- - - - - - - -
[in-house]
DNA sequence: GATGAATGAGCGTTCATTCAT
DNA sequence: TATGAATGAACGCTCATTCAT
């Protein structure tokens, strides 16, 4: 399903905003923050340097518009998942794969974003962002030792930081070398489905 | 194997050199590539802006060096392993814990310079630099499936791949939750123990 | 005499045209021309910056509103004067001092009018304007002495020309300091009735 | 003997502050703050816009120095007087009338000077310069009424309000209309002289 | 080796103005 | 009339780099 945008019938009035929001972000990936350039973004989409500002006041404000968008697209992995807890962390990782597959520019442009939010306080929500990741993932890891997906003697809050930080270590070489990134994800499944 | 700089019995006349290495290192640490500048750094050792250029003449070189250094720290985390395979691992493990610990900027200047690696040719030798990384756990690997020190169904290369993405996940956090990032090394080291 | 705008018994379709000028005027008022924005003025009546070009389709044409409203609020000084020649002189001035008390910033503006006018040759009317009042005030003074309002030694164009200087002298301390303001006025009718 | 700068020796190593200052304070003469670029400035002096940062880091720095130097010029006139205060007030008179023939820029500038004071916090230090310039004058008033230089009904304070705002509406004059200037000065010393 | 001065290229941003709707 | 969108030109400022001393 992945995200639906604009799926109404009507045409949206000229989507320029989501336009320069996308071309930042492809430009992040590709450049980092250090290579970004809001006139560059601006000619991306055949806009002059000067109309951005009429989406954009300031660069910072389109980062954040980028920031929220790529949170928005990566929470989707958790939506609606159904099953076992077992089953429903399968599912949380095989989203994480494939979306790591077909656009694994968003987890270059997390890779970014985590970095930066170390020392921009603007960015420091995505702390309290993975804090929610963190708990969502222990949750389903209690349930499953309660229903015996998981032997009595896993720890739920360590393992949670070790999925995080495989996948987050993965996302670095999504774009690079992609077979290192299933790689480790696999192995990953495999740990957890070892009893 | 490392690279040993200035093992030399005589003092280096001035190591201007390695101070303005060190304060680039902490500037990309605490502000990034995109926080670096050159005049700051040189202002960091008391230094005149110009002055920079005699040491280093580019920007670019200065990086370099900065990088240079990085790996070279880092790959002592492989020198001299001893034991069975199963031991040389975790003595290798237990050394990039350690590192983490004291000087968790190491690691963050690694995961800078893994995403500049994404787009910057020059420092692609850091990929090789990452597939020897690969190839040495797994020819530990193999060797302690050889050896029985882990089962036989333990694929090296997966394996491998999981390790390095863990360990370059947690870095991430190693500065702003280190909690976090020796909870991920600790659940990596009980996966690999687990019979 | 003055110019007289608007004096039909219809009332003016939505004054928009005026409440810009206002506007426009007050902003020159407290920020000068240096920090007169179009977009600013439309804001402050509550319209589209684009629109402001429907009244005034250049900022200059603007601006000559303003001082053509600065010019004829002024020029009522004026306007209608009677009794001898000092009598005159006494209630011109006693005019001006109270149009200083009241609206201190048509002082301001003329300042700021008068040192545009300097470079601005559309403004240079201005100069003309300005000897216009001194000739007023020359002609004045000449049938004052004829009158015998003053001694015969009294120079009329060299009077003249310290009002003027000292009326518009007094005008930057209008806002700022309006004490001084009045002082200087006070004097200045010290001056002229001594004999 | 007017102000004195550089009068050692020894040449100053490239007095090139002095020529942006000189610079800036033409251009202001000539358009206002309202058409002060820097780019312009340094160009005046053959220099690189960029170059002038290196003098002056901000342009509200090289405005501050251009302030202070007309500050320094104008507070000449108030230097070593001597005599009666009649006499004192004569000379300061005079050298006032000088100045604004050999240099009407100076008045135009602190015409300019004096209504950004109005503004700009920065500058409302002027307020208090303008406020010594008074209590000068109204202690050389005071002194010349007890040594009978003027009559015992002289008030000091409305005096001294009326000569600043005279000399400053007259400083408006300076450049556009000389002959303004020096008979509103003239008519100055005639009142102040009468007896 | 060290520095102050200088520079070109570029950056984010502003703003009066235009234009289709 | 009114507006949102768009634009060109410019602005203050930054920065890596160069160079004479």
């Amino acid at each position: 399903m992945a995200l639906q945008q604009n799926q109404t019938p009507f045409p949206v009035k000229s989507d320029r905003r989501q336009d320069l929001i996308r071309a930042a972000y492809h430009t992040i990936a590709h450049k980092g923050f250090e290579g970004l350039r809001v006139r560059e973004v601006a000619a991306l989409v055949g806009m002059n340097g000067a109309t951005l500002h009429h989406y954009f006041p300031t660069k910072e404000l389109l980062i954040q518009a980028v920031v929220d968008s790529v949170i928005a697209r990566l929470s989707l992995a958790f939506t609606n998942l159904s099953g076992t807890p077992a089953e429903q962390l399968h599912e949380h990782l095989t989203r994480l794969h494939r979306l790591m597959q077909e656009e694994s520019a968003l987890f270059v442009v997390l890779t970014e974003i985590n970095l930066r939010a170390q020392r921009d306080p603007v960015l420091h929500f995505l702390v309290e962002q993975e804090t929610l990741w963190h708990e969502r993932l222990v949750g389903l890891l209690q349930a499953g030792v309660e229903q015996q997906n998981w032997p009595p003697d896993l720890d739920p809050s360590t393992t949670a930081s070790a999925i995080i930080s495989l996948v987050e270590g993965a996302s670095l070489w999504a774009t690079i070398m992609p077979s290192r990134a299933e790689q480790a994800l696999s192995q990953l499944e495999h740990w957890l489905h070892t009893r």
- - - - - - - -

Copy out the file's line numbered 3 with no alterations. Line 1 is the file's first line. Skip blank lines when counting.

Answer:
DNA sequence: TATGAATGAACGCTCATTCAT